Side view of the Death Star moon

By Phil Plait | April 13, 2011 9:36 am

Saturn’s icy satellite Mimas is the Rick Astley of moons. It got one huge hit* and that’s all it’s been known for ever since.

But the Cassini Saturn probe sometimes sees things a little differently, and recently provided us with a sideways view of Mimas. Literally.

[Click to rickrollenate.]

On January 31, 2011, Cassini snapped this picture of the moon with the planet’s rings in the background. I really like this shot, since we see Mimas’s giant impact crater from the side. I don’t think I’ve ever seen it quite this way before.

A long time ago, Mimas got hit pretty hard with something pretty big. The apocalyptic impact carved a crater 130 km (80 miles) across in the moon, which we now call Herschel. In most pictures we see it from an angle and Mimas winds up looking an awful lot like the Death Star.

But in the big picture above the crater was almost edge-on, and you can see how seriously it messed up the moon: a pretty hefty portion of the edge of Mimas looks flat where the rim of the crater distorts the horizon. An impact this size anywhere on Earth would be, well, bad. Very very very bad. And it’s not like Mimas hasn’t suffered enough, as you can see it’s been hit thousands of times; the surface is saturated with craters.

But that’s the way it is in the solar system. A lot of debris is floating out there, and over billions of years physics cannot be denied. After all… you know the rules and so do I. If you’re a moon, those small objects are gonna run around and hurt you.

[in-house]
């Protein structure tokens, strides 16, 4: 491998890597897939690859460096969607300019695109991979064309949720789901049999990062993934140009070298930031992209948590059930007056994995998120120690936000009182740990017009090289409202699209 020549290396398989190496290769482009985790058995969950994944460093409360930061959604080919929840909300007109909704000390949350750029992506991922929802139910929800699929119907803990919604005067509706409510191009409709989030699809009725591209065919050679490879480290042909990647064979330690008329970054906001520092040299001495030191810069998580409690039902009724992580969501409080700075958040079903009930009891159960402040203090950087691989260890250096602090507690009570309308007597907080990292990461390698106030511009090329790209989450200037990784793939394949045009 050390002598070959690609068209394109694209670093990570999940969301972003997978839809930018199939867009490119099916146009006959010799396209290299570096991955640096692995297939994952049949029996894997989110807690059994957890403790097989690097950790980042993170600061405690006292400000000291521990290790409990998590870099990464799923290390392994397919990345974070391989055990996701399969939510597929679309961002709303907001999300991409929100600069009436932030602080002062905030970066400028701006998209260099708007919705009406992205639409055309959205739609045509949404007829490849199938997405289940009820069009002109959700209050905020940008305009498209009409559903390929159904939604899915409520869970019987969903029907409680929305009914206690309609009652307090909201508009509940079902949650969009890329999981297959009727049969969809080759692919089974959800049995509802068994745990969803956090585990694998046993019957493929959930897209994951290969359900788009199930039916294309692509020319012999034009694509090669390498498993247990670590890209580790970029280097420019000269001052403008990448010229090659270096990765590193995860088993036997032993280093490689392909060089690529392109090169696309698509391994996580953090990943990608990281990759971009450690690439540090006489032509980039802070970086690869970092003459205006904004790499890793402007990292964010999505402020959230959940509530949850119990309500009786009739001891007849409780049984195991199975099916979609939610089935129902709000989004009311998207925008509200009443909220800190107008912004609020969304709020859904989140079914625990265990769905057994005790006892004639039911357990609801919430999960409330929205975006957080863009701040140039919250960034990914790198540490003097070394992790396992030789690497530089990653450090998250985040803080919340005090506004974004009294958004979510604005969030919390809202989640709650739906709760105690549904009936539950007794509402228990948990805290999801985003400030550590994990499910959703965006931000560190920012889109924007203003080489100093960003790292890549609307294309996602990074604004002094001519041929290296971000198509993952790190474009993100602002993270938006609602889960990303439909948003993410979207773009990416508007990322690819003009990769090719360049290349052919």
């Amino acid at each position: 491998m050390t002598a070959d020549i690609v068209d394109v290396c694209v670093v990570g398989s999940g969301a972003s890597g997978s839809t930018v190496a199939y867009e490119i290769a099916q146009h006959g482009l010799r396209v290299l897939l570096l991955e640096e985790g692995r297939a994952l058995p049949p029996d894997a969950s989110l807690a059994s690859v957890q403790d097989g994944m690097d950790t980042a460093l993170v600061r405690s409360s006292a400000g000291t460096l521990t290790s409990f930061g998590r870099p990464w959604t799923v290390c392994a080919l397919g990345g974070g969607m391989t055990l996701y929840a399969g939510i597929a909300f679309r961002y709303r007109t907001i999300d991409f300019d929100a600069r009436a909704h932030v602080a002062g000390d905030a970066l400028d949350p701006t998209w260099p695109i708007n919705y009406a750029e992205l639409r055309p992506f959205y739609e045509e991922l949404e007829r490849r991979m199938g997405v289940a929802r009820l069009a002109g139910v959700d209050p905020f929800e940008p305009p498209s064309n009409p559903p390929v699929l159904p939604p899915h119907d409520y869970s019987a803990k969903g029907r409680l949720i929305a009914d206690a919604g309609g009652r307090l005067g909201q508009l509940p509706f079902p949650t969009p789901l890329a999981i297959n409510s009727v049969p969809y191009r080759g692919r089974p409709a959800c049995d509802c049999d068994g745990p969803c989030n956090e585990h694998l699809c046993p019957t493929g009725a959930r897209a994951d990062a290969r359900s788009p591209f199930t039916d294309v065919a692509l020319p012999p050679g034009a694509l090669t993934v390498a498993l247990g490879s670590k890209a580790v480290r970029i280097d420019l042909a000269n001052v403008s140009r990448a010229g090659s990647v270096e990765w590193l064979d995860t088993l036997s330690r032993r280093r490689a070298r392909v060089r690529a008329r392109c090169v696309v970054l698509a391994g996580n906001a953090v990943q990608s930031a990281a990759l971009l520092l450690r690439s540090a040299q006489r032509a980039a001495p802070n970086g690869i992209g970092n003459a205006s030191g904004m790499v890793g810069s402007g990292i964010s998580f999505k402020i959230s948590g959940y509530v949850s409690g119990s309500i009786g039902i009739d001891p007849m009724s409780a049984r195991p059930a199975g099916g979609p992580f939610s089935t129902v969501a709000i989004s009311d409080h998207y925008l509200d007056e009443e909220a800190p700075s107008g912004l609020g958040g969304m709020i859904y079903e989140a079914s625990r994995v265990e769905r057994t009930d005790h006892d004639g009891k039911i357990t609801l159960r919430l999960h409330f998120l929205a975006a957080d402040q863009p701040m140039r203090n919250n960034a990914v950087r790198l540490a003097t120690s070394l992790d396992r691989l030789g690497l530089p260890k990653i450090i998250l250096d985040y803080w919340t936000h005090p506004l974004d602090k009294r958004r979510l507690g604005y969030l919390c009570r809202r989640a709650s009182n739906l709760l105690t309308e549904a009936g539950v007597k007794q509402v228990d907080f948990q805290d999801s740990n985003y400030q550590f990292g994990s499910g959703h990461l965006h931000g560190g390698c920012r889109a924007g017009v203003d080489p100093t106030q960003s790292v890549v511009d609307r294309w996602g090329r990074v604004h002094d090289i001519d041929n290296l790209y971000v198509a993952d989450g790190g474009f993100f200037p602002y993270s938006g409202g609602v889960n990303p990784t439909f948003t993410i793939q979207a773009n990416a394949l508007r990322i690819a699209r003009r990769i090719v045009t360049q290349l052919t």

* That link is safe. Seriously. I promise. Go ahead, click it. I dare you.


Related posts:

- Wocka wocka wocka Mimas wocka wocka
- The moon that almost wasn’t
- The raw face of the Death Star moon
- Saturn’s million moons cast shadows

CATEGORIZED UNDER: Astronomy, Pretty pictures

Comments (43)

  1. Adam

    What blows my mind is that there doesn’t seem to be much deformation opposite the crater site. Often times you get mountain ranges opposite large impact sites. Did the surface heat enough that it smoothed out?

  2. AliCali

    How many comments before someone writes, “That’s no moon…”?

  3. sjgadsby

    Thank you for another interesting and educational blog post and for bringing more stunning cosmic imagery to the world’s attention. I appreciate it.

    I’m amused by the following though:

    “The apocalyptic impact carved a crater 130 km (80 miles) across in the moon, which we now call Herschel.”

    That sentence states that we’ve renamed the moon itself “Herschel”.

    Not that there’s anything wrong with that, mind you. Herschel is a fine name for a moon.

  4. David

    You should have had the [Click to rickrollenate.] actually Rick-Roll people.

  5. Charles

    @alicali Just two.

  6. Wayne on the Plains

    Two, apparently.

    And yes, that’s what I always think when I see Mimas. That, and about the fish I once had named Mimas. :-) (If you must know, I got the fish the same month as the Cassini Orbit Insertion. Seemed fitting at the time.)

  7. AliCali, you just did. :D 2 it seems.

  8. Messier Tidy Upper

    @ 2. AliCali : Er .. two – or five if you’re just counting this one and not your ref. ;-)

    That’s no moon .. oh wait it is a moon – of Saturn’s no less! ;-)

    Great image from a different memorably Mimetic angle.
    Thankyou BA and Cassini team. :-)

  9. Messier Tidy Upper